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Brad Pitt Gets Personal With Esquire On Peak Oil, Environment

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snipshot_adjexfo7m.jpgBrad Pitt is featured on the cover of the latest Esquire magazine and before their interview was given a homework assignment to come up with ’15 Things Everyone Should Know’. There are a couple pointers that deal with adoption, diaper rash, and the drug war–but there are also two points worth showing you on Pitt’s feelings towards our dependence on foreign oil and the environment.

A New Paradigm
Nature consumes and then reuses; there is a cycle to things. But humans just consume. It’s obviously time for a new paradigm. And the question is, Do we adopt it now, or do we wait until we’re really in trouble? We’re going to have to make the tough choices. Some people are going to have to lose money, but new people will begin making money. Industry and environment don’t have to be at odds with each other; they can work harmoniously. I recommend Addicted to Oil, Thomas Friedman’s Discovery Channel program; Cradle to Cradle, a book by William McDonough and Michael Braungart; and Design Like You Give a Damn, a book by Cameron Sinclair and Kate Stohr.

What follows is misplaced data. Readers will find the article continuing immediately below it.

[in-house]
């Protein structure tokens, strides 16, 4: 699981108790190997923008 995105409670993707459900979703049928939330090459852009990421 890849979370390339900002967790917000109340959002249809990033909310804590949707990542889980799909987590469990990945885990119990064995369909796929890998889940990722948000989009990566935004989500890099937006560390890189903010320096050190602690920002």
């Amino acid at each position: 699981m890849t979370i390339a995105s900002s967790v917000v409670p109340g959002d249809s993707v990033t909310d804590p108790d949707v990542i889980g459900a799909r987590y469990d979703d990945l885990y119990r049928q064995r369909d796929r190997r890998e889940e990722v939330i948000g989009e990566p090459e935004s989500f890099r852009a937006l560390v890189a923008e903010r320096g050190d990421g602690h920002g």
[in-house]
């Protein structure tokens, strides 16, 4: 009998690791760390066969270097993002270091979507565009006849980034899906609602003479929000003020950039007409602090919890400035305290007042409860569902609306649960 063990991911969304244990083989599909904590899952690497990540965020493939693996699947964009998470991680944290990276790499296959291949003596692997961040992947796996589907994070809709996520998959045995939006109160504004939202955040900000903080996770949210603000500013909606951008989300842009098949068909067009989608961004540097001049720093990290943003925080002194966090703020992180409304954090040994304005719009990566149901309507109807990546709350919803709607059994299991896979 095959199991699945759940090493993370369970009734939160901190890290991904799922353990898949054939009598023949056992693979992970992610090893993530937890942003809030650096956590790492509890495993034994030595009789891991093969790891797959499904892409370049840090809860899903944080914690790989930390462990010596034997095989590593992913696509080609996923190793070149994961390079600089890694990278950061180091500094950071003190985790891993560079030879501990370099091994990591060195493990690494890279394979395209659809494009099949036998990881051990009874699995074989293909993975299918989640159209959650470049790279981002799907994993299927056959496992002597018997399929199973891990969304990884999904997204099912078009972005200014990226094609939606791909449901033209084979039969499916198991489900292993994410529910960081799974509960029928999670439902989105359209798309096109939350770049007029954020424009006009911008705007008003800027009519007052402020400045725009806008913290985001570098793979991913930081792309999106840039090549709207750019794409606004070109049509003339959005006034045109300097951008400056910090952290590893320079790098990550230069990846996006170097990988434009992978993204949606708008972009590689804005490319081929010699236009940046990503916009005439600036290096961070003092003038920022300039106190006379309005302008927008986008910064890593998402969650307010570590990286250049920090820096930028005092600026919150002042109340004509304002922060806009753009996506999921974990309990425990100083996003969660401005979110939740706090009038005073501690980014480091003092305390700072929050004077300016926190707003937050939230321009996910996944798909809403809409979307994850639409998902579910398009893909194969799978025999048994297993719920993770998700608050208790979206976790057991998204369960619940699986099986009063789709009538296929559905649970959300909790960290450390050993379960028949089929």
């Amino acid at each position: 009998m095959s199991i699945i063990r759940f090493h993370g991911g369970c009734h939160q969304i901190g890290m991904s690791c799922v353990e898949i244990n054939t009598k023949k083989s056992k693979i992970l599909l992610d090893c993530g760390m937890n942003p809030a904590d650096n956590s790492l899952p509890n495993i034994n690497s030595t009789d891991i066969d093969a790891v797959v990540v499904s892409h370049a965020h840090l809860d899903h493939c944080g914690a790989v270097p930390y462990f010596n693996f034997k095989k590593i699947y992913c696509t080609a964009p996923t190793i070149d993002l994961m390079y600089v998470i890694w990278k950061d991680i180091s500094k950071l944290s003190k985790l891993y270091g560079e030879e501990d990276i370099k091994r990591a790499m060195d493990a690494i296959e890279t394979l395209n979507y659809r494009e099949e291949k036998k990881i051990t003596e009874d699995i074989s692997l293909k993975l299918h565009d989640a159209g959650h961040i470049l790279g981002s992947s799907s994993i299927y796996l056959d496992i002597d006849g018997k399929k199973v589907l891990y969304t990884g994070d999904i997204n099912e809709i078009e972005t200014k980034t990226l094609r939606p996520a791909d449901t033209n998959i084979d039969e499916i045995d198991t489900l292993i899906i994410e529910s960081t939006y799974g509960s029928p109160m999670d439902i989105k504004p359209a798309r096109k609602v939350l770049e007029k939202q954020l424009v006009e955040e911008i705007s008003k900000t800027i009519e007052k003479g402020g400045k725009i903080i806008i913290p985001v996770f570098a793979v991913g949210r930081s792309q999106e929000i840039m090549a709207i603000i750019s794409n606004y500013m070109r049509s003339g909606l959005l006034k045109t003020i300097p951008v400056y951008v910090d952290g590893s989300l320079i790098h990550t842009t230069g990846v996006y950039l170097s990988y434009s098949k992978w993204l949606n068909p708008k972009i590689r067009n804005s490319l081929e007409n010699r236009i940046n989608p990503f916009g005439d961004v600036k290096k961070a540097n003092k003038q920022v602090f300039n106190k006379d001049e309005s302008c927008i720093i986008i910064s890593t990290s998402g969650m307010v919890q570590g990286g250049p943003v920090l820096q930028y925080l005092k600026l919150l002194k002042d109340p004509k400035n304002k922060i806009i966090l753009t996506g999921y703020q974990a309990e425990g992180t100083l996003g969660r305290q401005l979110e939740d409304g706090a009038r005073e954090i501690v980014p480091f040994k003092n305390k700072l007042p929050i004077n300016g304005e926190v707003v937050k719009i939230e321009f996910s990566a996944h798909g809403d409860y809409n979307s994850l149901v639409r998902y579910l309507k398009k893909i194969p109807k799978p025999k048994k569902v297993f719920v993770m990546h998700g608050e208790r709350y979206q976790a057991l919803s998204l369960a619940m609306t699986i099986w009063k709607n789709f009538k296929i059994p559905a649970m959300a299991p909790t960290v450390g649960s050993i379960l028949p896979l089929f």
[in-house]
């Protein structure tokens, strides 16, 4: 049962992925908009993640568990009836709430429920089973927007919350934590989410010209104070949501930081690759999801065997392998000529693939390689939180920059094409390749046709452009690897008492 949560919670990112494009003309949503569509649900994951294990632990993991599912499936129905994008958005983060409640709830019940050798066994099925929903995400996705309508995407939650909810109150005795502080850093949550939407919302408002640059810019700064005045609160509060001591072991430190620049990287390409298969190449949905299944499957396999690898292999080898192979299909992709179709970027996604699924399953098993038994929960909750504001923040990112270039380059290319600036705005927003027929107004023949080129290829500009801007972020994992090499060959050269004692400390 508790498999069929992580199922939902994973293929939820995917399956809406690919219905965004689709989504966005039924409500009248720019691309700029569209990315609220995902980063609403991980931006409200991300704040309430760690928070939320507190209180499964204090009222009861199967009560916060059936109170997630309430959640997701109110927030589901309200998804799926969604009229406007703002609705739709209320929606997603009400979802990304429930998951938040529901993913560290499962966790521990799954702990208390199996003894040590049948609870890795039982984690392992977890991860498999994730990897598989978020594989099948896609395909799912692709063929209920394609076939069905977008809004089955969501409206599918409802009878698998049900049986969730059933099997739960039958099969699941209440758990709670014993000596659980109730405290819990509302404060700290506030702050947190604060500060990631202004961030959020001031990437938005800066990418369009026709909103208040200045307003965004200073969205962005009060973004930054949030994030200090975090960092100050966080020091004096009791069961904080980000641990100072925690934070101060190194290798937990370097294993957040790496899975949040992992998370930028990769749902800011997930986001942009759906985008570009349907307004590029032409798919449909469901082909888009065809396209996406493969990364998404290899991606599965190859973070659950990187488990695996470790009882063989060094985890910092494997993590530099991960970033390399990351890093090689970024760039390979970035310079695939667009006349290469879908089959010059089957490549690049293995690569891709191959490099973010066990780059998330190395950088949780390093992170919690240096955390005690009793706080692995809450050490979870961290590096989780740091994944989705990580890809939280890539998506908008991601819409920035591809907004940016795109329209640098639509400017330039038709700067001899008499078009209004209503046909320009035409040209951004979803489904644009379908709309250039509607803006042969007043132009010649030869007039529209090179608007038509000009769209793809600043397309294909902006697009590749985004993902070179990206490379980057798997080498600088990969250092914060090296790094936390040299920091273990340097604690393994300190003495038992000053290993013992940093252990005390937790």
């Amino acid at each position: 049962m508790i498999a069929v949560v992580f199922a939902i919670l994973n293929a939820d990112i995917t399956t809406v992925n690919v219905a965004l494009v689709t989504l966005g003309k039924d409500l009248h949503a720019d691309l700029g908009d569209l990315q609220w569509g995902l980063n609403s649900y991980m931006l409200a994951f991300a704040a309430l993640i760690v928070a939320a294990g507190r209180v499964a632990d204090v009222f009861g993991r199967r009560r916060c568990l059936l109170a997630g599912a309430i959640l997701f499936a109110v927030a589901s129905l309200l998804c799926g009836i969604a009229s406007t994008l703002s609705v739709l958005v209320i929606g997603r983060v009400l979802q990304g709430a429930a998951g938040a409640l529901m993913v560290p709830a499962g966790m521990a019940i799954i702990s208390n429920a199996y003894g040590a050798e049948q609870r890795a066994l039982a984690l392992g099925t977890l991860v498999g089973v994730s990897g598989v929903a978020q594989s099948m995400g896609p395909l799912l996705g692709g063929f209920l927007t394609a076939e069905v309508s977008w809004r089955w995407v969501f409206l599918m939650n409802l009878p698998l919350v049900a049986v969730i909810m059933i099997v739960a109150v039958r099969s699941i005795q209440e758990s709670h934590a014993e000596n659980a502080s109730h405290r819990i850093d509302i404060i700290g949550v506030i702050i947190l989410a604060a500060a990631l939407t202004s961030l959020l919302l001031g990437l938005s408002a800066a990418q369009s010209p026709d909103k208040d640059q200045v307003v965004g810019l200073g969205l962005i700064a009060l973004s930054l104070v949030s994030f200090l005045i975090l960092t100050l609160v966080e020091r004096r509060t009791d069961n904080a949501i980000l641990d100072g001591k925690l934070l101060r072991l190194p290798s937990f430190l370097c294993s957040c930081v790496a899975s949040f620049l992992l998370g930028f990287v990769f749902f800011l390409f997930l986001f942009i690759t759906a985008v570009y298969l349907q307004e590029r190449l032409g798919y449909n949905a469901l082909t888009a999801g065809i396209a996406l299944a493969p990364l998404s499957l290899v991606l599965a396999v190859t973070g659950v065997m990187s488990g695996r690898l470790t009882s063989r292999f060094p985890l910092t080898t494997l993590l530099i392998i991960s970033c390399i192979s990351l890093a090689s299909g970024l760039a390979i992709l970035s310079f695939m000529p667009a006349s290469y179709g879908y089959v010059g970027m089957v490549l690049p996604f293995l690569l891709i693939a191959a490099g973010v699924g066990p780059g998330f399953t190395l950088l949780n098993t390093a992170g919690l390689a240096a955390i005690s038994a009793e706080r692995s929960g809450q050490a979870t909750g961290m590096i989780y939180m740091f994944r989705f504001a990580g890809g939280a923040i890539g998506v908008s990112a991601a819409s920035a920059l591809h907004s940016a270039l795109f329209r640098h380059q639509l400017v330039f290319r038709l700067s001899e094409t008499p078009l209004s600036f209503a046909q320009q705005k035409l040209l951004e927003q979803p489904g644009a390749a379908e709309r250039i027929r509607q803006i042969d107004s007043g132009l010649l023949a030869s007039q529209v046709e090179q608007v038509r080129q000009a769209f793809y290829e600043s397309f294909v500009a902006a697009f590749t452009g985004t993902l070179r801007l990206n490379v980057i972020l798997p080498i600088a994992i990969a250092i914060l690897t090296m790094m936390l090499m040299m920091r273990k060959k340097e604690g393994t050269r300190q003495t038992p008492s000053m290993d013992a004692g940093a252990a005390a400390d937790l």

Building Green
America uses 25 percent of the world’s oil; we produce 3 percent. Everybody knows that. What people don’t know about is how inefficient our buildings are. Our buildings—our homes, offices, stores, businesses—use up 40 percent of all our energy. And they are responsible for 45 percent of the pollution in the air—meaning how we make the materials for buildings, how we produce our buildings, and then how our buildings operate. In a year, the average home is responsible for as much pollution as any car.

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Protesting Kylie Jenner’s Use of Fur Doesn’t Help Animals

Campaigns against fur, whether that’s at the PETA level or a small mobbing like this, don’t work because they promote the use of other animal products.

Collaborating with animal exploiters won’t help animals

The two sides claim to both have the “health and well-being of animals” in mind in this partnership, but one likely said “after profitability” under their breath.

Exploitation for art is no worse than exploitation for dinner

It always seems to come back to a confused juror deciding when animal use is justified.